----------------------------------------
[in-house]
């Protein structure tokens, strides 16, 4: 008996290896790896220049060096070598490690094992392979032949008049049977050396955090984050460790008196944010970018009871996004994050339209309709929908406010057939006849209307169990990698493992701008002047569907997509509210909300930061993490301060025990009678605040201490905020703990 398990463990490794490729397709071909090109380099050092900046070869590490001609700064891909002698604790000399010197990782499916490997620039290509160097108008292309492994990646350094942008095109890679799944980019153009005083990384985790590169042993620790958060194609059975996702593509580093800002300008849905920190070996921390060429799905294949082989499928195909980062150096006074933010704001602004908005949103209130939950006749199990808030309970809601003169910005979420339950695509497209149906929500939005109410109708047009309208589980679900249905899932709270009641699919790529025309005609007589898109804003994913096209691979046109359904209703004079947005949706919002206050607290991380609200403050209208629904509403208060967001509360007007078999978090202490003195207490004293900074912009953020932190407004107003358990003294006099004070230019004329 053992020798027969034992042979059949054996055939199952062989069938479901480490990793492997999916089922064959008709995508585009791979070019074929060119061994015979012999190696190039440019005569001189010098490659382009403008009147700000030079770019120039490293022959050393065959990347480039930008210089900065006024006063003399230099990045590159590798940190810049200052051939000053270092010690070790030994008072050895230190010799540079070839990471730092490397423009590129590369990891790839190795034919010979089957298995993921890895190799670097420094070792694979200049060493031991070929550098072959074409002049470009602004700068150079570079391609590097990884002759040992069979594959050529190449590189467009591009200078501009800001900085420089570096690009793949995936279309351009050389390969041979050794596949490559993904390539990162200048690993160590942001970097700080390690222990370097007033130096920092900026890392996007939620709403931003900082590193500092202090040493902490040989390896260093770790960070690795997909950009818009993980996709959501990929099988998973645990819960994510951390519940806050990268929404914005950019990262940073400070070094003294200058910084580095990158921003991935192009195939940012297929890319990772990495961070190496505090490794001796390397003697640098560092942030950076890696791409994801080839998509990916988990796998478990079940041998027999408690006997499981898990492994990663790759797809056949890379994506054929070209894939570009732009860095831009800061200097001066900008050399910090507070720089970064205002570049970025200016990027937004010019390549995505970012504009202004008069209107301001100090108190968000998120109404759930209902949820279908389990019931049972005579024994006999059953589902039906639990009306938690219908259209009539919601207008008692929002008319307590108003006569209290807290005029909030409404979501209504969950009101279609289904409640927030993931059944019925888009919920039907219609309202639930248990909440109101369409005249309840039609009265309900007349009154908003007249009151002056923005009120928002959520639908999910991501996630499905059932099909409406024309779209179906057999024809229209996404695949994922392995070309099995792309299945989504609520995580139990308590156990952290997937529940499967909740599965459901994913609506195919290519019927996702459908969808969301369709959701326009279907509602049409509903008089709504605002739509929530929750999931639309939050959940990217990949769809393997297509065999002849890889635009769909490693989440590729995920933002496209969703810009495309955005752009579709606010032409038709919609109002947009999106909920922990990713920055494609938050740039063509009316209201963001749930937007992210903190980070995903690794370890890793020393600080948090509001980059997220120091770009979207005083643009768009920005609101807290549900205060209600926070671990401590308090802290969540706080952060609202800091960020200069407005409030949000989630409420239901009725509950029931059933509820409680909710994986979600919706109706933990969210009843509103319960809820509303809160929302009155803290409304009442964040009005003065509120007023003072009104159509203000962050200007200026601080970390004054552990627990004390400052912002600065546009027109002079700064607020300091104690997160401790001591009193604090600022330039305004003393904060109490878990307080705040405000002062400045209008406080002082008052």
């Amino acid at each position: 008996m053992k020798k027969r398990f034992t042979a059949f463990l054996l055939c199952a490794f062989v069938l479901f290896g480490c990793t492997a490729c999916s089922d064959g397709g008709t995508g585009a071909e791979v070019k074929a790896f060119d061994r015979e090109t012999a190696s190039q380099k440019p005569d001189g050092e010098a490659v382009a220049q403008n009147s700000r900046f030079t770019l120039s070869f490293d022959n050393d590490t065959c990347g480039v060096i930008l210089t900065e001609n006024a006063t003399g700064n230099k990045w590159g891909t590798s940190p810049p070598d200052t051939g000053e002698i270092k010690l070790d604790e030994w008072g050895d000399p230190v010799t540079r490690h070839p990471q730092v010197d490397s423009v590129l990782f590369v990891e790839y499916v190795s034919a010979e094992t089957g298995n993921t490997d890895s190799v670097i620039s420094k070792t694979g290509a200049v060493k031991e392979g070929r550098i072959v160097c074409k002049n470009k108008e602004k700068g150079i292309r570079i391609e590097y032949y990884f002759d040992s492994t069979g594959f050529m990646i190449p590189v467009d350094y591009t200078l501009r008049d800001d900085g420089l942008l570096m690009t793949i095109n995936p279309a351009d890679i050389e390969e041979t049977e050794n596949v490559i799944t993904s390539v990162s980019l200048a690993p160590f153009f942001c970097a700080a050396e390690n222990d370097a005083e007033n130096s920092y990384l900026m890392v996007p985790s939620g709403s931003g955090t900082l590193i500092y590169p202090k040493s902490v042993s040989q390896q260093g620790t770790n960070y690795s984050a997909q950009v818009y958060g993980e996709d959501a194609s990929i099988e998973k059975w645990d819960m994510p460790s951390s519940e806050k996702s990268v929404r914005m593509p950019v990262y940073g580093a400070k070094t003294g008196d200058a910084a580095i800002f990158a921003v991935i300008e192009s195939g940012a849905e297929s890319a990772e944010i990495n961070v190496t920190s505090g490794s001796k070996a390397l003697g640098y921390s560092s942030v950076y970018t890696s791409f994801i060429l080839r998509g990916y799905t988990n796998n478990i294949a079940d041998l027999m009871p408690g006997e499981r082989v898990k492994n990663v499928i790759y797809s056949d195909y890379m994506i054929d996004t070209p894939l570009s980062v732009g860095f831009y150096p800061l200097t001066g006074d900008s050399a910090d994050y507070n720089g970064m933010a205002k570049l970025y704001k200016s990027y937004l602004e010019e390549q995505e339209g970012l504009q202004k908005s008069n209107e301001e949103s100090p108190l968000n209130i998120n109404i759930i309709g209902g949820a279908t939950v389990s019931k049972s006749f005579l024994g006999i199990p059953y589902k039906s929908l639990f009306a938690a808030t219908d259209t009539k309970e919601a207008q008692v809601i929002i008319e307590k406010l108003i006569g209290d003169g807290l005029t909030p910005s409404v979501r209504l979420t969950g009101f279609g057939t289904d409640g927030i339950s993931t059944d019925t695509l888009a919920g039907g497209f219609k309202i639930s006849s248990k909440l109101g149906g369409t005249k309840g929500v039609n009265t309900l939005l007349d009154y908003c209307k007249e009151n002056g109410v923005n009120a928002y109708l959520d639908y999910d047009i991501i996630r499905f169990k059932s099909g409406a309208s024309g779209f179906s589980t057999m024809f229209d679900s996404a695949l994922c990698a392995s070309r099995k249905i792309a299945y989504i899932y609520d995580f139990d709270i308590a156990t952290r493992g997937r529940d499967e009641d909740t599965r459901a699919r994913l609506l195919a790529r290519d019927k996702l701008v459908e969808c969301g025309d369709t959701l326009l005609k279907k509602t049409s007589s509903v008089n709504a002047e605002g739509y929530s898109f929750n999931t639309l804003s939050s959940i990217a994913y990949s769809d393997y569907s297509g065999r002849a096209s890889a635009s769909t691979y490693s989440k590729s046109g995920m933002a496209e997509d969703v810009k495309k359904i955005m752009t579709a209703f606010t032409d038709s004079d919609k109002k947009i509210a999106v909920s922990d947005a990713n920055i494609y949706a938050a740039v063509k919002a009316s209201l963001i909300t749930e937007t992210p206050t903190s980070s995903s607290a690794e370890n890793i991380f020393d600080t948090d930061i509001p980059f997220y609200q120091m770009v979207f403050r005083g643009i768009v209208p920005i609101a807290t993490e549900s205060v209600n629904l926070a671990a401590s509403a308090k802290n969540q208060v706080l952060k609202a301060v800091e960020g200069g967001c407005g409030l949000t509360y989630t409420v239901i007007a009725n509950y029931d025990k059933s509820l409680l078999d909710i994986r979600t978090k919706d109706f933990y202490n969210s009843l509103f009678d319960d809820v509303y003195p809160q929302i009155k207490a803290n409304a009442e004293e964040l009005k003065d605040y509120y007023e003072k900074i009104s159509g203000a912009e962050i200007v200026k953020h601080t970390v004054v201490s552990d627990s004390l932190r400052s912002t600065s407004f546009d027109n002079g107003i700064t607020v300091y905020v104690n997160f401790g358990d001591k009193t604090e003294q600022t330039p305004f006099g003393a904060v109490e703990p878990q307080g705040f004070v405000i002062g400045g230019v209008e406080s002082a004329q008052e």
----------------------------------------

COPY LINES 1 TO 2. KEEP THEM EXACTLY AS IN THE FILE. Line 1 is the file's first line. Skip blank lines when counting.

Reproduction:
[in-house]
């Protein structure tokens, strides 16, 4: 008996290896790896220049060096070598490690094992392979032949008049049977050396955090984050460790008196944010970018009871996004994050339209309709929908406010057939006849209307169990990698493992701008002047569907997509509210909300930061993490301060025990009678605040201490905020703990 398990463990490794490729397709071909090109380099050092900046070869590490001609700064891909002698604790000399010197990782499916490997620039290509160097108008292309492994990646350094942008095109890679799944980019153009005083990384985790590169042993620790958060194609059975996702593509580093800002300008849905920190070996921390060429799905294949082989499928195909980062150096006074933010704001602004908005949103209130939950006749199990808030309970809601003169910005979420339950695509497209149906929500939005109410109708047009309208589980679900249905899932709270009641699919790529025309005609007589898109804003994913096209691979046109359904209703004079947005949706919002206050607290991380609200403050209208629904509403208060967001509360007007078999978090202490003195207490004293900074912009953020932190407004107003358990003294006099004070230019004329 053992020798027969034992042979059949054996055939199952062989069938479901480490990793492997999916089922064959008709995508585009791979070019074929060119061994015979012999190696190039440019005569001189010098490659382009403008009147700000030079770019120039490293022959050393065959990347480039930008210089900065006024006063003399230099990045590159590798940190810049200052051939000053270092010690070790030994008072050895230190010799540079070839990471730092490397423009590129590369990891790839190795034919010979089957298995993921890895190799670097420094070792694979200049060493031991070929550098072959074409002049470009602004700068150079570079391609590097990884002759040992069979594959050529190449590189467009591009200078501009800001900085420089570096690009793949995936279309351009050389390969041979050794596949490559993904390539990162200048690993160590942001970097700080390690222990370097007033130096920092900026890392996007939620709403931003900082590193500092202090040493902490040989390896260093770790960070690795997909950009818009993980996709959501990929099988998973645990819960994510951390519940806050990268929404914005950019990262940073400070070094003294200058910084580095990158921003991935192009195939940012297929890319990772990495961070190496505090490794001796390397003697640098560092942030950076890696791409994801080839998509990916988990796998478990079940041998027999408690006997499981898990492994990663790759797809056949890379994506054929070209894939570009732009860095831009800061200097001066900008050399910090507070720089970064205002570049970025200016990027937004010019390549995505970012504009202004008069209107301001100090108190968000998120109404759930209902949820279908389990019931049972005579024994006999059953589902039906639990009306938690219908259209009539919601207008008692929002008319307590108003006569209290807290005029909030409404979501209504969950009101279609289904409640927030993931059944019925888009919920039907219609309202639930248990909440109101369409005249309840039609009265309900007349009154908003007249009151002056923005009120928002959520639908999910991501996630499905059932099909409406024309779209179906057999024809229209996404695949994922392995070309099995792309299945989504609520995580139990308590156990952290997937529940499967909740599965459901994913609506195919290519019927996702459908969808969301369709959701326009279907509602049409509903008089709504605002739509929530929750999931639309939050959940990217990949769809393997297509065999002849890889635009769909490693989440590729995920933002496209969703810009495309955005752009579709606010032409038709919609109002947009999106909920922990990713920055494609938050740039063509009316209201963001749930937007992210903190980070995903690794370890890793020393600080948090509001980059997220120091770009979207005083643009768009920005609101807290549900205060209600926070671990401590308090802290969540706080952060609202800091960020200069407005409030949000989630409420239901009725509950029931059933509820409680909710994986979600919706109706933990969210009843509103319960809820509303809160929302009155803290409304009442964040009005003065509120007023003072009104159509203000962050200007200026601080970390004054552990627990004390400052912002600065546009027109002079700064607020300091104690997160401790001591009193604090600022330039305004003393904060109490878990307080705040405000002062400045209008406080002082008052």